Finally, another friend is also undertaking the clothes gathering exercise prior to cramming it all into a selection of bags and sitting on them to get the zips done up.  She was opining as to the reason why her Man of the House had not yet produced any clothes to pack.  Was it a) he wasn’t intending to join his family on holiday b) he was intending to join them but had already washed everything ready or c) he would hand her the clothes he needed to take the day before departure and mumble something about them needing a bit of a wash?

Oh the joy.  The sheer middle class horror of it all.  The bickering in the car.  The being two miles down the road and someone needing a wee.  The dropped Mr Whippy.  The sand.  The bloody sand.  And let us not forget the enormous pile of washing when you get back.

Have a lovely holiday.

 

 

 

 

 

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Choose Life

 

wham

I want to take you back to the eighties. And if you’re not old enough to remember the eighties, then let me tell you about it, you’ll be horrified. Shoulder pads were in. Power suits with big shoulder pads were definitely in. As was big hair. And when I say big hair, I mean big flicks and lots of hairspray to stop it from moving a millimetre in a force nine gale. Highlights. Blonde ones. Perms. All for men as well as women. Metrosexuality was something that was well underway in the eighties, although I suspect that most men would have balked at the large bows that Princess Diana wore.

There were videos, personal stereos. And a lot of people were desperate to know who shot JR – I won’t spoil it for you if you don’t know or can’t remember.

The height of automobile sophistication for the thrusting young gentleman was a Ford Capri. My parents and grandparents drove a Ford Alpine, which wasn’t the height of anything and probably the depths of something, but it was a lot more than lots of people could afford at the time. And infinitely better than waiting for a bus to the city (they didn’t go anywhere else) which took about two hours and came twice a week.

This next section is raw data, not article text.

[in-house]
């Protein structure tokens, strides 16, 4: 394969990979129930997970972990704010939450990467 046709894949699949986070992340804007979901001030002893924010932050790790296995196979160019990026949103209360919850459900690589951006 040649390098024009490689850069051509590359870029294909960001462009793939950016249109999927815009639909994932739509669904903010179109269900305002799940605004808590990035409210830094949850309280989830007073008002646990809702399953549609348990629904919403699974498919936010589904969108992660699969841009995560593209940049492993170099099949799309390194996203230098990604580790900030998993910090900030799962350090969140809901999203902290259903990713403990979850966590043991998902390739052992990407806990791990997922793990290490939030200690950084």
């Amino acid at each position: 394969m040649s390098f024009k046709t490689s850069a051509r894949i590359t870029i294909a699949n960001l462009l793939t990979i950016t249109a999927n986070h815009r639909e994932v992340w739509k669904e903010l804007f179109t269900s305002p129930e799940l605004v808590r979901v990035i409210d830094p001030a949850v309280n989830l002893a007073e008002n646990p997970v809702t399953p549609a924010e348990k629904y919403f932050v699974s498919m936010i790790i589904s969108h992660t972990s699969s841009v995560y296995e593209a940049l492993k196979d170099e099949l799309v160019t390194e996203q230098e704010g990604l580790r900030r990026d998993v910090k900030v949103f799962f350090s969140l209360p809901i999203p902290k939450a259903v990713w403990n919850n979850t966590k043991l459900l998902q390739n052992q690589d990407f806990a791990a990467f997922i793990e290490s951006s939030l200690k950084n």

In 1983 it was made law for people to wear seatbelts, following eleven previous attempts. I remember there being the most almighty row about it and people getting very het up about the infringements of civil liberties. Most cars at that time only had seatbelts in the front seats so children remained free to brawl with their siblings on the back seat entirely unrestrained, which I also remember doing. Babies could be held in someone’s arms. It only became compulsory for adults to belt up in the back seat in 1991.

If you wanted to get around on your bicycle, as most little people did then, then what you wanted (but probably didn’t have) was a Chopper. This had an extra large seat which allowed you to give a croggy to your friends with the added bonus of being able to see where you were going as they were behind you rather than perched on your handlebars.

As far as music was concerned in this country; Duran Duran, Spandau Ballet, Madonna, Tracy Ullman. Wham were big. And I was going to marry George Michael. He was handsome, talented, he could sing, he could dance and he seemed like a thoroughly lovely person. Of course he was gay, but that hadn’t occurred to me (or anyone else it would seem, except I suspect it had probably occurred to George), as I was only little. Besides, as soon as he met me, he would want to marry me, I was sure of it.